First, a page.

Somewhere between then
and twenty-seven, my cousin is running
up to me, the bottom of his mouth
blown to pieces. He slouches back,
long neck in front of me, hands cupped
against his chest keeping the chunks
from falling to the ground. And to think
that I'm not so much troubled
by the sheer mechanics of it all
as I am that I can't remember
if it really happened, or if I dreamt it,
or thought I dreamt it because I couldn't
accept that it really happened,
that I was somehow responsible,
that I handed him the match.
And although this is a book in which there is no happy ending, no belief in salvation, and no redemption in faith, there is solace of a sort. In “Jonah,” we read, “I found no god / in the belly of a whale, only warmth; / a place that was quiet. I found no god in quiet, / but I liked it there, even though I couldn't stay.” Perhaps, what we take away from this book is the poet's solace in the quiet solitude of the writer at work, searching for the temporary consolations of the right word in the right place, and the power of that small act—made over and over again— to keep us alive and to keep us writing.
K ATE D ANIELS
Acknowledgments
Grateful acknowledgment is given to following publications in which some of the poems first appeared:
“What We Left Behind”: Yemassee
“Stumps”: Cold Mountain Review
“Shores”: Natural Bridge
“Oceans” and “Settlement”: Illuminations
“A Short History of the Movies”: Interdisciplinary Humanities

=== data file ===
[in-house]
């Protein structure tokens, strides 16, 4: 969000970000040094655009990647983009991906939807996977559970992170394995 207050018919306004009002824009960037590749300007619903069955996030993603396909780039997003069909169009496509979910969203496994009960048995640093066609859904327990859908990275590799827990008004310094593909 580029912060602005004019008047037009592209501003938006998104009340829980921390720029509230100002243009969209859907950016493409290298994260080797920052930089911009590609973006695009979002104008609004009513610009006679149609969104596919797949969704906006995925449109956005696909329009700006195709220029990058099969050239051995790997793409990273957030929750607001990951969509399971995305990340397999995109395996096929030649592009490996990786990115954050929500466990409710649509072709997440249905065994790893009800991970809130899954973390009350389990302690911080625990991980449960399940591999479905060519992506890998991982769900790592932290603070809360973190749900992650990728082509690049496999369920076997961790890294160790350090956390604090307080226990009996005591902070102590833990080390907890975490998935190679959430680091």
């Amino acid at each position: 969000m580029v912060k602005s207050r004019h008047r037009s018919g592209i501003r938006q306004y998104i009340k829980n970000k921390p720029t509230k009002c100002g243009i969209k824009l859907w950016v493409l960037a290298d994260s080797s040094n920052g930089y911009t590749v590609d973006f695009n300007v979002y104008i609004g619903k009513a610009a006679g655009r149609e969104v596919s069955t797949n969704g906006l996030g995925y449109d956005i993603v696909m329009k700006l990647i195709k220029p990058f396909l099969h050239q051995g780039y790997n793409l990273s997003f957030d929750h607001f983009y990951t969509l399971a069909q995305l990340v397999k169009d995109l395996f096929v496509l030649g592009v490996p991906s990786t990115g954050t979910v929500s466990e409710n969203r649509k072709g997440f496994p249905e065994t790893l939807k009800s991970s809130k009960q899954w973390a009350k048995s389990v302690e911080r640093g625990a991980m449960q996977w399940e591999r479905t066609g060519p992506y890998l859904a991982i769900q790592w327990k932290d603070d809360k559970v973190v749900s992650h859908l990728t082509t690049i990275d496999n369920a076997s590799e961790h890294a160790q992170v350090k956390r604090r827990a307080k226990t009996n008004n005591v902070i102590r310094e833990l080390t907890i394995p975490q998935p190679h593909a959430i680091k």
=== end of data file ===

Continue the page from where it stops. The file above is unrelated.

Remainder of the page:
“Orientation”: Crazyhorse
“Go”: Borderlands
“Red Barn”: Nimrod
“Fist”: Los Angeles Review
“Black” and “White”: Recorder
“The Long Way Home”: Natural Bridge
“Trenches”: Ellipsis
“Fallen”: Oakland Review
“Postpartum” and “Things to Tell My Son”: White Marsh Review
“Negatives”: Jabberwock
And in the following anthologies:
“Gridlock,”“Main Street at Eighty,” and “Pavement”: Traffic Life
“Burning Caterpillars,”“Orientation,” and “Go”: A Millennial
      Sampler of SC Poets by 96 Press
Go
You know the word doesn't sit well,
yet you round the vowel as if
you know what you are talking about.
Like sitting in traffic with your hands
between your knees and a whisper stuck
in your throat.There are no excuses.
Cars race at an impossible pace around you,
a dog darts from house to house
then four lanes over to the other side,
never lifts his head to look. A nickel
rolls along the walk, and you don't know
which side to be on, which house should go
where, which direction is better.
Perhaps it is friction that you are after:
rubber to asphalt, skin to skin,
two lovers going at it in the back
of a Suburban in the middle of an empty
parking lot, rowdy kids running through
the hallways of old churches, sand
against the bottom of the bottle,
the sun on your chest and throat.